Office of the Provost

Facilitating student involvement: Faculty use Eight Key Question ethical reasoning to structure course experiences


By Elizabeth R. H. Sanchez ('15M)

In the beginning of the fall 2016 semester, Daisy Breneman’s disability and justice course at James Madison University used Eight Key Questions (8KQ), a framework for ethical reasoning, to establish classroom guidelines. As discussions of character, fairness, outcomes, rights, responsibilities, empathy, authority, and liberty grew, student dialogue began to structure the course.
Eight Key Questions

 “We talked about the role of responsibility – that getting the most out of class, and helping others do the same, is one responsibility of being a JMU student,” Breneman mentioned, “we discussed that it would be important for everyone to come prepared, out of fairness to others who prepared,” and continued, “calling on empathy,” students in the class “agreed to be patient with each other throughout the learning process.”

Indeed, introducing the Eight Key Questions in the classroom, as well as in justice studies material, changed the dynamic of Breneman’s course – she noted a significant increase in student involvement, particularly in the realm of individual contributions. “By exploring the ethical decisions at the heart of classroom behavior,” Breneman stated, the 8KQ “served as a framework for the entire class to think about their participation in the course in new ways...students are reading; we’re having rich discussions; we have fewer to no distracting or disruptive behaviors; [students are] respectful to me, each other, and guest speakers; they are honest and thoughtful. In short, it has made us a strong, productive community.”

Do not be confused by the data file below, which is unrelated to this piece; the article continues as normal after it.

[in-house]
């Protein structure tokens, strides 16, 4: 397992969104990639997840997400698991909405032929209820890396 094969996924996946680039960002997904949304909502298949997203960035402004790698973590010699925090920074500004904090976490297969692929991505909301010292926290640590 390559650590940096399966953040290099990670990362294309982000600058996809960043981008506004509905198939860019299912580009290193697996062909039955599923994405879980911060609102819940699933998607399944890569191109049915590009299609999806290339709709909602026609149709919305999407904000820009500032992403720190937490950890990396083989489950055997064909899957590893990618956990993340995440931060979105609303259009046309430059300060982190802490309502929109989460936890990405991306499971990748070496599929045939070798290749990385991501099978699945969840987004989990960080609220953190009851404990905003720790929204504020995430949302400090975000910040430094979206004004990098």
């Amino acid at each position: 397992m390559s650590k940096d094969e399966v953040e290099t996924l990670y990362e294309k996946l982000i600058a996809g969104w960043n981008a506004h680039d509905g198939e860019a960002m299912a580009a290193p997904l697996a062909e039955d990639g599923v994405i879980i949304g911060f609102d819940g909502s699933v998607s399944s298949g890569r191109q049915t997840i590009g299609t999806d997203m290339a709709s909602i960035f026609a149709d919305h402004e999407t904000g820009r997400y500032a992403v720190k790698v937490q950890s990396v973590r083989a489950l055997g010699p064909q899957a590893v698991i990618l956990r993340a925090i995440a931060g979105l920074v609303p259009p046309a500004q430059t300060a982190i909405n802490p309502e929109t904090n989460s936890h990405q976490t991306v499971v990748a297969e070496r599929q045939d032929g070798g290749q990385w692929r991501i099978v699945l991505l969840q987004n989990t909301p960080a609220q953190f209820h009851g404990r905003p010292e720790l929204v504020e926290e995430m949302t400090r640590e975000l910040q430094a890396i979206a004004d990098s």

Breneman’s experiences do not stand alone. Faculty and staff from a host of different academic disciplines and student affairs programs note the transformative power of discussing the 8KQ. Bill Hawk, Chair of The Madison Collaborative: Ethical Reasoning in Action, the office responsible for fostering Eight Key Question education, encourages all interested faculty to “discover the unexpected benefits of nurturing an ethical reasoning learning community,” as Breneman did in her disability and justice course. “Her students engaged deeply in the learning process and transformed the classroom atmosphere for the entire semester,” said Hawk, “Eight Key Question ethical reasoning can structure a serious learning climate in addition to guiding moral decision making.”

Perhaps most importantly, students enrolled in 8KQ-infused courses appreciate being able to discuss important issues that arise in their academic and personal lives. In the final reflections for the disability and justice course, Breneman noted that all students “praised the classroom environment, and talked about ways they will apply the 8KQs to communities beyond the classroom.” As JMU student Heather Roell (’20) mentioned, Eight Key Question ethical reasoning “can help anyone in any major.” Roell’s PHIL 150: Ethical Reasoning classmate, Kelsey Reed (’20) shared, “I appreciate the Eight Key Questions because it is a unique way, special to JMU, that allows us to solve ethical problems as a community.” Joshua Bounds (’20) echoed others’ words by saying, “ethical reasoning really challenges me in ways I never thought was possible, it really makes me work to find a conclusion, and I enjoy it.”

Faculty interested in discussing ethical considerations with students can do so by adapting the 8KQ framework to facilitate conversation, set expectations, structure a learning environment, and teach subject material. As Breneman mentions, "The Madison Collaborative [provides] not only the 8KQ framework, but opportunities to explore ways to thoughtfully incorporate it... with others in the campus community." For more information, visit the Madison Collaborative’s website: or email the Madison Collaborative:

Published: Monday, December 19, 2016

Last Updated: Thursday, January 4, 2018

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